by Erin Silva
As a student at UMass Amherst, I understand the pain of picking and enrolling in classes for the next semester. When picking, there is such a wide selection to choose from: even if you think a class sounds interesting, it may not be open to you because of capacity limits or restrictions in place that vary by major. As I sat and stared at my screen for hours last spring trying to pick classes for this semester, my sister who graduated from UMass Amherst tried to brainstorm ideas with me for what classes I could be interested in. She named off a couple of history classes, and went on to mention a class called “Permaculture Gardening”. Growing up in my family, I always gardened with my mom and always loved taking care of plants; it had been a fond memory between all of us. My sister took the permaculture class during her time at UMass, and absolutely loved it. That love of gardening rubbed off on me, to the point where I even keep plants of my own in my dorm! As my sister kept talking about her experience in the permaculture gardening class, I knew I had to take this class for this semester. I logged on to Spire as fast I could and quickly enrolled for permaculture gardening.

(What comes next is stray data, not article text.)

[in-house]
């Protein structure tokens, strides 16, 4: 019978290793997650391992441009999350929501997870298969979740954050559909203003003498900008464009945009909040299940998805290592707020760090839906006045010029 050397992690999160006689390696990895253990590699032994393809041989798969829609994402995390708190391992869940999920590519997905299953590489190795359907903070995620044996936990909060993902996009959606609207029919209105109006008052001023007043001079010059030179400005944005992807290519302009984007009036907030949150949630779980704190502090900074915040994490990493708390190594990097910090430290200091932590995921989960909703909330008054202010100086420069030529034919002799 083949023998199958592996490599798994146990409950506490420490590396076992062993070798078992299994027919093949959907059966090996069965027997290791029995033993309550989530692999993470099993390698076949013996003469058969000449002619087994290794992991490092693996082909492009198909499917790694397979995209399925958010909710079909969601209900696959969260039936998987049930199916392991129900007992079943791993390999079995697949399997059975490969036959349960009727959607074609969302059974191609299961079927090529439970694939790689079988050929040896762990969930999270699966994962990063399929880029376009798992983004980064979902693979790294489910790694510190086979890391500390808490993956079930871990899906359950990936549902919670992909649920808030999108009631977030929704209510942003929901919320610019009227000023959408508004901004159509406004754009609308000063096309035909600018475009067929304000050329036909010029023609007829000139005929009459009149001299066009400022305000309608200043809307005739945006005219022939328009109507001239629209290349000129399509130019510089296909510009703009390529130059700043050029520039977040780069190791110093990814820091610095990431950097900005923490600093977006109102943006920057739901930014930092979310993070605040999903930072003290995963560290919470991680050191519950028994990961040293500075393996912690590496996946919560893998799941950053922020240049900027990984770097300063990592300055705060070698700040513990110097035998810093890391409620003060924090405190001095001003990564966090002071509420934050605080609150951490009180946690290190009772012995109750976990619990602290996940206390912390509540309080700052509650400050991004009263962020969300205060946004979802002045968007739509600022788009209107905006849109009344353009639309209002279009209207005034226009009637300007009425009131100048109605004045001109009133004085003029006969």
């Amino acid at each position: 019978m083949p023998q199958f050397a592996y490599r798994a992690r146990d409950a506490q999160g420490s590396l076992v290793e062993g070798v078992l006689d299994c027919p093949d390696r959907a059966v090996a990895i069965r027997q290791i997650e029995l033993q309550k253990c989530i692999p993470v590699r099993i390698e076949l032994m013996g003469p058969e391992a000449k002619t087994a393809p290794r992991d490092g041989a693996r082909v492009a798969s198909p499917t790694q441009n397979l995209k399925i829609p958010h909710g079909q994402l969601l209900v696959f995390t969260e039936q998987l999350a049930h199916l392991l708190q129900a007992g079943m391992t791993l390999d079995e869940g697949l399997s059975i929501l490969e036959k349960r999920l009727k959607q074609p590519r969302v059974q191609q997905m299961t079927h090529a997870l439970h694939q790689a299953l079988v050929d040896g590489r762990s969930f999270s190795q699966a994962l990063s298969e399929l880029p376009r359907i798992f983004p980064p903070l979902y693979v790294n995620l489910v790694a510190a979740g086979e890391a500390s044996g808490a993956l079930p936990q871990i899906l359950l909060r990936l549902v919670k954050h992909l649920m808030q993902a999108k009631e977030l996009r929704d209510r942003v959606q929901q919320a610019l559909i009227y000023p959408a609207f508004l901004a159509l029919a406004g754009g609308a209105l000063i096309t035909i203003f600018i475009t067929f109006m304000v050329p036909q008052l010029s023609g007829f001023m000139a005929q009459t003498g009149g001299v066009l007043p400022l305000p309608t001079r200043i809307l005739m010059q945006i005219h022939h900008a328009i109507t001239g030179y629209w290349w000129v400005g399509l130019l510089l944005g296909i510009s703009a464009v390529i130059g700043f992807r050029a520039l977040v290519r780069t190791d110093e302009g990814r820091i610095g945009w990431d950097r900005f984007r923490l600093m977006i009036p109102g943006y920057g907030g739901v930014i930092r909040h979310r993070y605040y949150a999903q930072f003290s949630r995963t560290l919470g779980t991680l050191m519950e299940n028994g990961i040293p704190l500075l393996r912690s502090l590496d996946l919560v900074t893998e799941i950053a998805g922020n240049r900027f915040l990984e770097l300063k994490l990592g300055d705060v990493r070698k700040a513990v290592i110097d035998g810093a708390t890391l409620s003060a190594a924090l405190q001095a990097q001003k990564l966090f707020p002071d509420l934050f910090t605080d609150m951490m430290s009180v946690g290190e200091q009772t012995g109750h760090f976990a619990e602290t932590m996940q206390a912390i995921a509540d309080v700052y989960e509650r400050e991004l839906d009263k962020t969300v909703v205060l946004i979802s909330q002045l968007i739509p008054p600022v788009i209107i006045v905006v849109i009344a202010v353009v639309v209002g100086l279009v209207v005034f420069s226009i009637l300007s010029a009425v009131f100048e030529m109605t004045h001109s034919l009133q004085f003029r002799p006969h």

As this semester comes to an end, I am extremely grateful for being able to take this class because it has broadened my perspective on how to live more sustainably in society today. Permaculture was every Tuesday and Thursday morning and I looked forward getting out of bed to get ready for class; even if it was a rainy cold fall day. Permaculture has taught me lessons that I will carry with me for years to come but it was also a time where I was able to relax and to not think about the stress for the upcoming weeks. Every class started out with meditation and it was relaxing to spend a hour and a half gardening and listening to music to start off my day. This decompression ties in directly with sustainability, and more efficient methods in my everyday chores. I’ve learned how to compost, to cook with locally-grown fruits and vegetables, to make home remedies, and to be more weary with wasting food.
I am going to miss having this class every week and I recommend anyone who is considering taking this class to enroll; there’s nothing more rewarding than watching the plants you’ve cared for grow and flourish, and feel some of that growth deep within yourself, too.
Entries are submitted by project staff and UMass students.